Creating Animations With Octave
Unlike MATLAB, the open source numerical package GNU Octave does not have support for quickly creating animations. That is quite disappointing, because as a physics student, I like to see what the time-dependent equations I solve look like. For example, I am currently taking a course with a section on boundary value problems. This includes the motion of waves on different surfaces, and following their evolution using Fourier series. As you can imagine, that might look quite cool.
Luckily, with the amount of tools available for GNU/Linux, I’ve managed to hack together a quick script that allows me to create AVI movies with Octave that I can then play back. It might not be as simple as MATLAB’s movie() function, but it works! Here is how:
- Create a for loop, with each pass displaying the next frame in the animation.
- Save each frame as an png (or some other type) image such that when the file names are ordered alphabetically, they are also ordered chronologically.
- Use mencoder (or some other encoder) to stitch together the images into a movie file.
- Play the output.avi file to see your animation.
Here is my example of animating the vibrations of a square membrane, that was initially at rest with the displacement of z=x*(1-x)*y*(1-y), but scaled by some constant.
- In your project directory, create an empty directory called output.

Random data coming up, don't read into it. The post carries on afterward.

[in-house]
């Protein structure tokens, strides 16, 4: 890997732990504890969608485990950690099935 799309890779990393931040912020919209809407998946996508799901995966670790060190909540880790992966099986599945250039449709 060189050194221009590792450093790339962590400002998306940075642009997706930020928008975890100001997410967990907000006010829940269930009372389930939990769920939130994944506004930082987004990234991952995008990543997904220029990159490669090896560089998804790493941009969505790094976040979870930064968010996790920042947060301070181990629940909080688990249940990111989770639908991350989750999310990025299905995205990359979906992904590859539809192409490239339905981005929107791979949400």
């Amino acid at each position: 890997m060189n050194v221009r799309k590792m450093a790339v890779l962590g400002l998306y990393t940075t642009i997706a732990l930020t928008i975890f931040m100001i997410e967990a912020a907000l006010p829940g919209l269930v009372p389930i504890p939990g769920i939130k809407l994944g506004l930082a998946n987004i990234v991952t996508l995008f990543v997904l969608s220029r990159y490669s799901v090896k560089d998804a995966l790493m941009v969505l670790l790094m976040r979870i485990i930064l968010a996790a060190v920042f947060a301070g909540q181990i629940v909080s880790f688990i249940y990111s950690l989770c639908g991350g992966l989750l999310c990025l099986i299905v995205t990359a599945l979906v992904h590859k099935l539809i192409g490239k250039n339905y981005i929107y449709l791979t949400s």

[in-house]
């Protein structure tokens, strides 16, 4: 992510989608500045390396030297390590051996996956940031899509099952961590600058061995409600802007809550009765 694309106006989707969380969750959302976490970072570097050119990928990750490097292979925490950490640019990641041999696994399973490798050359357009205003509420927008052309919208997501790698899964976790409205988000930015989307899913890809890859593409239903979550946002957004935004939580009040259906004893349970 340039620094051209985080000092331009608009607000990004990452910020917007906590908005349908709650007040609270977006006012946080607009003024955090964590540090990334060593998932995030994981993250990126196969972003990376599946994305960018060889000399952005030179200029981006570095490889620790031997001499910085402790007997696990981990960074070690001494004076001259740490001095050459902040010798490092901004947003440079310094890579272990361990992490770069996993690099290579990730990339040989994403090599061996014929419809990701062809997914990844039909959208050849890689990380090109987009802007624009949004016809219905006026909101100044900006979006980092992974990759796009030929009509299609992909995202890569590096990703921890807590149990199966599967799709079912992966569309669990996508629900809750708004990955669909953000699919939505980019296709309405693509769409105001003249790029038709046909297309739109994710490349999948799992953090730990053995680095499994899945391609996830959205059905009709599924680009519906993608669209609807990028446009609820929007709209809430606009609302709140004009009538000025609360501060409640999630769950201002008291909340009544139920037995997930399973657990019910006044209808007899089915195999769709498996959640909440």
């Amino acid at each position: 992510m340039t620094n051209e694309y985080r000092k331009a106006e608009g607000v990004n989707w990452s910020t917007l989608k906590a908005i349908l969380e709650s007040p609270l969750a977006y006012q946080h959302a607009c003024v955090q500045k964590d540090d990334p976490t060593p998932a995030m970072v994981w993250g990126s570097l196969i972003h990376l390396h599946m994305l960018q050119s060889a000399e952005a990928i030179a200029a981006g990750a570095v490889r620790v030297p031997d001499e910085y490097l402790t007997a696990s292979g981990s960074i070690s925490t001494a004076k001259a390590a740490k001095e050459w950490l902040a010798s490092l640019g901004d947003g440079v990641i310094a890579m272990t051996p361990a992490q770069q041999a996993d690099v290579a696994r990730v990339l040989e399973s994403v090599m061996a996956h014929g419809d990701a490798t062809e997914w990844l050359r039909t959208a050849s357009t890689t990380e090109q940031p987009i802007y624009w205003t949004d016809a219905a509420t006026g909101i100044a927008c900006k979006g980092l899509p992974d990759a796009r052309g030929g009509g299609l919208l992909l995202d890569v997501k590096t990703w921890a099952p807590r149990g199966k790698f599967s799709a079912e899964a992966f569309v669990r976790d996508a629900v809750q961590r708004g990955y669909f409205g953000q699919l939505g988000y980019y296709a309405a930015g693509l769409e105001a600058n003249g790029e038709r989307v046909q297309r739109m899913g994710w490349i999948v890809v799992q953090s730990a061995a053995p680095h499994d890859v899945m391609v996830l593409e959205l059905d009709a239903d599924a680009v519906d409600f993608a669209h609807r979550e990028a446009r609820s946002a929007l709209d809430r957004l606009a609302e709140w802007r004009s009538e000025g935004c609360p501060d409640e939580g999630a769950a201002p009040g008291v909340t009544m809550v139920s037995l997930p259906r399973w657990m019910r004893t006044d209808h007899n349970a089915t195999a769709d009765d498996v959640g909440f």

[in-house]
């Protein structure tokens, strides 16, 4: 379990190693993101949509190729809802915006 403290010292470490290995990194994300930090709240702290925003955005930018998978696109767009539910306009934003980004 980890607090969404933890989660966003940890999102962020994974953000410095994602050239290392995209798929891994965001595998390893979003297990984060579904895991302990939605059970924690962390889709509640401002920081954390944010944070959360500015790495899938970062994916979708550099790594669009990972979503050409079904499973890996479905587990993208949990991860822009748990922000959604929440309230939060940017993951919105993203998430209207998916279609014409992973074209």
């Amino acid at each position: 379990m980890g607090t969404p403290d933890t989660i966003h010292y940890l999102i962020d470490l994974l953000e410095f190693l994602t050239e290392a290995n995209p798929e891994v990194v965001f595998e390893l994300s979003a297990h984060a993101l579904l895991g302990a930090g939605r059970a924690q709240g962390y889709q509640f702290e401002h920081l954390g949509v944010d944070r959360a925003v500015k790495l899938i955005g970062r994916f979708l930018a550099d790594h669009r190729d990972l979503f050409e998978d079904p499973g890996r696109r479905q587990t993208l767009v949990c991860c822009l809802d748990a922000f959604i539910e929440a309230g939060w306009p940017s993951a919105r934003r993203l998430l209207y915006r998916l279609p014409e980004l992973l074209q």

- In your project folder, create an Octave script called simulation.m that contains the code for your simulation. For example, my looks like the following:
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set(0, 'defaultfigurevisible', 'off'); [x,y]=meshgrid([0:0.01:1],[0:0.01:1]); for t=[0:1000] z=x-x; %Initialize empty z grid for nx=[1:10] for ny=[1:10] coeff=(1-(-1)^nx)*(1-(-1)^ny)/(nx^3*ny^3); z=z+coeff*sin(nx*pi.*x).*sin(ny*pi.*y)*cos(sqrt(nx^2+ny^2)*pi*t/100); end end surf(x,y,z); axis([0 1 0 1 -4 4]); shading interp; xlabel("x"); ylabel("y"); zlabel("u(x,y)"); filename=sprintf('output/%05d.png',t); print(filename); end
Some notes of importance in this code:
- Line 1 hides the plot display, so it is not redrawn on the screen every time. This speeds up things considerably.
- Line 19 sets the filename as “#####.png”, a 5 digits frame number. For example, if the frame number is 2, then the filename is 00002.png. This guarantees that the bash shell will order the filenames chronologically.
- Line 20 actually saves the plot to the file
- Run the simulation using octave.
- Stitch together the images into a movie.
mencoder mf://output/*.png -mf w=640:h=480:fps=25:type=png -ovc lavc -lavcopts vcodec=mpeg4:mbd=2:trell -oac copy -o output.avi
- Watch and enjoy!
Finally, a few other sources that I would recommend to learn more about animation using octave: